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@WB
makes you wonder why their R18 engine is a V6 then.

Ever heard about register turbo charging?
Having two turbos does not mean you need to put them on both sides of an I4 - does it?

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"Make the suspension adjustable and they will adjust it wrong ......
look what they can do to a carburetor in just a few moments of stupidity with a screwdriver."
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Giblet
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Re: Formula One 1.6l turbo engine formula as of 2013

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So the bore and stroke are set, the number and inline configuration of the cylinders, also set.

I hope this question is not as dumb as it sounds, but can an i4 be laid down on it's side to get the weight as low possible?

I also have to wonder if supercharging will be allowed.
Before I do anything I ask myself “Would an idiot do that?” And if the answer is yes, I do not do that thing. - Dwight Schrute

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Re: Formula One 1.6l turbo engine formula as of 2013

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Tim.Wright wrote:That intake for the 599XX is not for the engine.
I didn't say it was. Being a front engined car, its implied that the intake would not be via the trunk. I only mentioned it as an intake option as it pertained to the discussion at hand. Sorry for any confusion.

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Re: Formula One 1.6l turbo engine formula as of 2013

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747heavy wrote:@WB
makes you wonder why their R18 engine is a V6 then.

Ever heard about register turbo charging?
Having two turbos does not mean you need to put them on both sides of an I4 - does it?
That's just another term for sequential turbocharging, right?

Diagram from Charging the internal combustion engine
By Hermann Hiereth, Peter Prenninger
:

Image

timbo
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Re: Formula One 1.6l turbo engine formula as of 2013

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Will i4 config would engine remain stressed member of a chassis?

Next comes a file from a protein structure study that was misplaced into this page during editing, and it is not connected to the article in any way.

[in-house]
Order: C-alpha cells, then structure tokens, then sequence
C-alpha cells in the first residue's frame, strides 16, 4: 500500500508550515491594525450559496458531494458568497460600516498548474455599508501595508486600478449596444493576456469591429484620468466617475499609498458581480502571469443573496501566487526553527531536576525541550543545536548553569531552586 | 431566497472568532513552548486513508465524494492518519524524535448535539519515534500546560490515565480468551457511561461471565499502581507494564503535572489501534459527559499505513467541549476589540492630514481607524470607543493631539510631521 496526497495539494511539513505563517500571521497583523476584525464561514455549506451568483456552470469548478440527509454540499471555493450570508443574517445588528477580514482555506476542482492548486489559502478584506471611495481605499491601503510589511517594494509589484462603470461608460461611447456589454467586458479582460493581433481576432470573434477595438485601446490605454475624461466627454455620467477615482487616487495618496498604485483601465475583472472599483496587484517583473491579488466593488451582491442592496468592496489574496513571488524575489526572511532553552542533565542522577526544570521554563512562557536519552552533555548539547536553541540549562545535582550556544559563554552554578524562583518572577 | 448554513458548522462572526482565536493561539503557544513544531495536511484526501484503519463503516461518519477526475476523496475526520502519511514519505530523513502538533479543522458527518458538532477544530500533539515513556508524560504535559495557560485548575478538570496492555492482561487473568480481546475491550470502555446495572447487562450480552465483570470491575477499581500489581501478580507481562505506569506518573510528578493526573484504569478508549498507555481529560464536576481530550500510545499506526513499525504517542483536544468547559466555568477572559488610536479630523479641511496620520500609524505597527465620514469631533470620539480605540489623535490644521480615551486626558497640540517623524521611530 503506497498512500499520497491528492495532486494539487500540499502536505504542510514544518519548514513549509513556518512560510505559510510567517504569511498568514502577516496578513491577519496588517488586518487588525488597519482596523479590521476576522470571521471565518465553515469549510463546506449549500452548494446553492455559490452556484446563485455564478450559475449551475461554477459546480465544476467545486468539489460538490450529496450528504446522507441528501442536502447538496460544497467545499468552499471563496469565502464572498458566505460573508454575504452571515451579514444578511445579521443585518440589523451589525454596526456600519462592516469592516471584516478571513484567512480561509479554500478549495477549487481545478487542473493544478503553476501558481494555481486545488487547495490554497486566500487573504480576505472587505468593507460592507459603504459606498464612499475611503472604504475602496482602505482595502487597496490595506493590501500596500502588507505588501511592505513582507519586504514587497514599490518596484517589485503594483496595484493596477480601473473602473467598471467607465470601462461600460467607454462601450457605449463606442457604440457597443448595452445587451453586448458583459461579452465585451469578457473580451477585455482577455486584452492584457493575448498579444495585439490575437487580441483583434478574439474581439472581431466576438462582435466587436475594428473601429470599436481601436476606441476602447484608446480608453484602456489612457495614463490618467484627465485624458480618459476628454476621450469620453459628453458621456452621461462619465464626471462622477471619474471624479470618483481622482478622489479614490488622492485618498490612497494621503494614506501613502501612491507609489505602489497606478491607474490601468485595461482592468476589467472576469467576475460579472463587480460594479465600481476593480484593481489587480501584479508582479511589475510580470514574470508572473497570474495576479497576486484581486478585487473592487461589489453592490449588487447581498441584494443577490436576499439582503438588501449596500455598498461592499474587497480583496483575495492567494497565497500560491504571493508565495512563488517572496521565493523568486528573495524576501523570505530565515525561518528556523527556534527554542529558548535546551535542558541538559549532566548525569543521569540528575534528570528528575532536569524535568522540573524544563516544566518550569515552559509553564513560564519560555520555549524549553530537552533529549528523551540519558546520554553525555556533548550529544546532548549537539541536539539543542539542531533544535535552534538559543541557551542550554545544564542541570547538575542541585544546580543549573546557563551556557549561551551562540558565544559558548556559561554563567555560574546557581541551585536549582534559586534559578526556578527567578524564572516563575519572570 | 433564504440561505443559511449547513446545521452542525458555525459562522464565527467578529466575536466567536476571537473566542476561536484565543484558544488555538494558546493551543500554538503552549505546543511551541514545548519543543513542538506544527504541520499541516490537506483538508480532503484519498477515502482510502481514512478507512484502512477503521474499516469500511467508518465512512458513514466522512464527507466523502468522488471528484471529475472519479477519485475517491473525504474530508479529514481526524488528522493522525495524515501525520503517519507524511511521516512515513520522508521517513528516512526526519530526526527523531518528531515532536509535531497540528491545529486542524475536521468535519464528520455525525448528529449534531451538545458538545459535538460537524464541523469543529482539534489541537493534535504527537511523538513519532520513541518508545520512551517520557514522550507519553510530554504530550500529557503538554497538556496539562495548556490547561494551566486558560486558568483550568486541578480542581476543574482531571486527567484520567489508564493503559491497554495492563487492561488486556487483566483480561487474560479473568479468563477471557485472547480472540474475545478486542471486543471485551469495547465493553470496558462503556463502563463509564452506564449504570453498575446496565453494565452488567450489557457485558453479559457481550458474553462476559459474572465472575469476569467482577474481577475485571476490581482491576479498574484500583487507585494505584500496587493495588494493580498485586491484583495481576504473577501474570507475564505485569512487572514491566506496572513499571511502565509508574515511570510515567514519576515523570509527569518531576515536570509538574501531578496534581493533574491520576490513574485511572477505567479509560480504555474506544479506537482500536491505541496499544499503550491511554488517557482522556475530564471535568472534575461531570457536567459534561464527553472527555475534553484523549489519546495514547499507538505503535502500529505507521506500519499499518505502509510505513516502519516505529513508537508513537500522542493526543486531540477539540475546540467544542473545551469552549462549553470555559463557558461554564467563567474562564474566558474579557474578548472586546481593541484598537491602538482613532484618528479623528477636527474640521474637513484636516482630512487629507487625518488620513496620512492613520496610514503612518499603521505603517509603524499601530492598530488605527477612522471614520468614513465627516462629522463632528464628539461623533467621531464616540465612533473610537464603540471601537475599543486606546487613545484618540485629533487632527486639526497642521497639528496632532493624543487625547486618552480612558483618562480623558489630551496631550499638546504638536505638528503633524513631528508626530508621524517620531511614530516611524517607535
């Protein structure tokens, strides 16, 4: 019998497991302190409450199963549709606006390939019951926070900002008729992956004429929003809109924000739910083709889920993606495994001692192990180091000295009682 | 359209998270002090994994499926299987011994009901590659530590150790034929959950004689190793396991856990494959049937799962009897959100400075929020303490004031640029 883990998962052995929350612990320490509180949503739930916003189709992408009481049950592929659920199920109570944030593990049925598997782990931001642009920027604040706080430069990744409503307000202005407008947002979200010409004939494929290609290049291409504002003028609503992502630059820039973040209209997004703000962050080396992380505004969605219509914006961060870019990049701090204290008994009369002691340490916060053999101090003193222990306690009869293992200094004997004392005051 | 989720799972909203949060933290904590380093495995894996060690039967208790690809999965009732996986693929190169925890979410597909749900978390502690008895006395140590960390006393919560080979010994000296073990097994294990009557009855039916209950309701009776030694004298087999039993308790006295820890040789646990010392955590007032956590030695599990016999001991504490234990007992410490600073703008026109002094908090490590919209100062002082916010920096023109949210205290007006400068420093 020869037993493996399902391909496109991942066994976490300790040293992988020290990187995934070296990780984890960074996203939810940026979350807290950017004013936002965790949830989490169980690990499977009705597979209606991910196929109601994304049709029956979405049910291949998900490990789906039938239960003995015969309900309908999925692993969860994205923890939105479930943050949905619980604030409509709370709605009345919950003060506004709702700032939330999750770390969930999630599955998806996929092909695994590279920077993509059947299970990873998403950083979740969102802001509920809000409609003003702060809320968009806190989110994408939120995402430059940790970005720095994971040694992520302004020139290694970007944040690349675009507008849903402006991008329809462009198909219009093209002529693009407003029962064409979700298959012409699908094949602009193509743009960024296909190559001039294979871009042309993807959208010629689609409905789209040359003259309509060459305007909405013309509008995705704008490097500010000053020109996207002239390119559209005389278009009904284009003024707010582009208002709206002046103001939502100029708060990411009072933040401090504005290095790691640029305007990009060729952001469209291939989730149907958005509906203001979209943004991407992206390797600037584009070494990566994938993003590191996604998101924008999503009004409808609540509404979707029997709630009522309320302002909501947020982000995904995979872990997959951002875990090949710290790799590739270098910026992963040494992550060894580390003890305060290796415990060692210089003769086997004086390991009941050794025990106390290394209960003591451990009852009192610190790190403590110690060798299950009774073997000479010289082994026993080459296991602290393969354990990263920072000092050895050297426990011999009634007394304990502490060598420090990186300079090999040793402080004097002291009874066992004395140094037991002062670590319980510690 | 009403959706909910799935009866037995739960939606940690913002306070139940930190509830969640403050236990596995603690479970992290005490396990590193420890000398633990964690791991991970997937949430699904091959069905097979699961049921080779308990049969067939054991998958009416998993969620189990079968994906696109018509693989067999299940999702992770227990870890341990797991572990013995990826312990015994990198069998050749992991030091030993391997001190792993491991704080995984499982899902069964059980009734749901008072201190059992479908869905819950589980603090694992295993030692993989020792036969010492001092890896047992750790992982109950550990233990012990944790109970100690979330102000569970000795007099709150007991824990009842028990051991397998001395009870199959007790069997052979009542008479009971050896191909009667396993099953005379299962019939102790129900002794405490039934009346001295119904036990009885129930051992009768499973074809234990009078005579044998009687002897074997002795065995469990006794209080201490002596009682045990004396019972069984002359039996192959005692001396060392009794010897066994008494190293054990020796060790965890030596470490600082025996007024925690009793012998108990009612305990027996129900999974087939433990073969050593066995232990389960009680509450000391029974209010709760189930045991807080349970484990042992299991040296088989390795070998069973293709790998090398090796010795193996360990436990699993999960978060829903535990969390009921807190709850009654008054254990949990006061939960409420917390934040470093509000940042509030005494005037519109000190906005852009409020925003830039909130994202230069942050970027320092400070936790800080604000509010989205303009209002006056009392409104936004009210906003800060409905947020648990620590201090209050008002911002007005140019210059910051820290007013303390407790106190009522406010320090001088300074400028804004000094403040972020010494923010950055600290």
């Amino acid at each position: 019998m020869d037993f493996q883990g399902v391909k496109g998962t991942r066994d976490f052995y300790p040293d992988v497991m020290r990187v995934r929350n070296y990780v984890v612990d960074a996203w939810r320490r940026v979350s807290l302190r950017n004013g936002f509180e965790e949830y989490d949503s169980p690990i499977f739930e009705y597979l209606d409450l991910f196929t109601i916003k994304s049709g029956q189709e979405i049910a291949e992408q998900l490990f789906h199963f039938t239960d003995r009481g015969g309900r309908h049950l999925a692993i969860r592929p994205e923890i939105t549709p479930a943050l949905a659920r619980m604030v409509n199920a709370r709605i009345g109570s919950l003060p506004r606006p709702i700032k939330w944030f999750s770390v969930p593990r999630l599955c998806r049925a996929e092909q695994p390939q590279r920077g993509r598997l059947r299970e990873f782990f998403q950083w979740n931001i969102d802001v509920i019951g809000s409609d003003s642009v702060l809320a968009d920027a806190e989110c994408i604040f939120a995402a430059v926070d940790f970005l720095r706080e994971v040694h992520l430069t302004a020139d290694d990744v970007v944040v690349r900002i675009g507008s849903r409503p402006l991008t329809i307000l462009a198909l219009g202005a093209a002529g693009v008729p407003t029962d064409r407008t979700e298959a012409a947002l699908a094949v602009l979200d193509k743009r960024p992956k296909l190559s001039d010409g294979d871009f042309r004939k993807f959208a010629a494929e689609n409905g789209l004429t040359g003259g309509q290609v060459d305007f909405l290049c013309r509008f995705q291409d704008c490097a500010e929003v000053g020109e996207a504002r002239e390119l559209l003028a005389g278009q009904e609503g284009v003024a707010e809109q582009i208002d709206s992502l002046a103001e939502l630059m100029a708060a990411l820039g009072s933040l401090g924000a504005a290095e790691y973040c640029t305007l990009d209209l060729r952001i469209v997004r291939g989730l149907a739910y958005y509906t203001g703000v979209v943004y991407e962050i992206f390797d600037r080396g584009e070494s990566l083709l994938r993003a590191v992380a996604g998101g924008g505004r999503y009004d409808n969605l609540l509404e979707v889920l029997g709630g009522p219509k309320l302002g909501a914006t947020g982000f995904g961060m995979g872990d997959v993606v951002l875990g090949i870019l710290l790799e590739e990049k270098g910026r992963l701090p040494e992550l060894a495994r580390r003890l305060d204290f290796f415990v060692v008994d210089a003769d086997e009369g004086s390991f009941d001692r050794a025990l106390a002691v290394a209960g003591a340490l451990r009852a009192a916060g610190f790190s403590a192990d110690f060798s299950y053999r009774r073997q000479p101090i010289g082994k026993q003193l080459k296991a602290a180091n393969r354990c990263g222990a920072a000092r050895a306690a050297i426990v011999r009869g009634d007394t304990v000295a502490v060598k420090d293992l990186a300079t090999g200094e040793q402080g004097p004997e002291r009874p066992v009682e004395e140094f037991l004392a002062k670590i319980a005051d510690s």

Maybe putting it on subframe would be beneficial?

autogyro
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Re: Formula One 1.6l turbo engine formula as of 2013

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Could you have a turbine generator on the hot side of the inline 4 and a motor comressor on the cold side, sucking from low pressure DF area in corners and from wing slot on straits. Much simpler pipeing and a replacement for the f-duct and ebdf all in one.
While your at it, build the engine block and gearbox casing as part of the tub in CF, that should save a bit of weight and produce a more rigid structure.

Dragonfly
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Re: Formula One 1.6l turbo engine formula as of 2013

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Guys, I am confused.
This is from the FIA press release.
The WMSC approved the introduction of a new specification engine from 2013, underlining the FIA’s commitment to improving sustainability and addressing the needs of the automotive industry. Following dialogue with the engine manufacturers and experts in this field, the power units will be four cylinders, 1.6 litre with high pressure gasoline injection up to 500 bar with a maximum of 12,000 rpm.
There's no word about turbos.
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simplefan
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Re: Formula One 1.6l turbo engine formula as of 2013

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Dragonfly wrote:Guys, I am confused.
This is from the FIA press release.
The WMSC approved the introduction of a new specification engine from 2013, underlining the FIA’s commitment to improving sustainability and addressing the needs of the automotive industry. Following dialogue with the engine manufacturers and experts in this field, the power units will be four cylinders, 1.6 litre with high pressure gasoline injection up to 500 bar with a maximum of 12,000 rpm.
There's no word about turbos.
Why do you leave out the rest of the press release?
"The engines will deliver a 35% reduction in fuel consumption and will feature extensive energy management and energy recovery systems, while maintaining current levels of performance. In 2013, five engines will be permitted per driver, but each year after that the limit will be four."

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WhiteBlue
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Re: Formula One 1.6l turbo engine formula as of 2013

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747heavy wrote:@WBmakes you wonder why their R18 engine is a V6 then. Ever heard about register turbo charging?
Having two turbos does not mean you need to put them on both sides of an I4 - does it?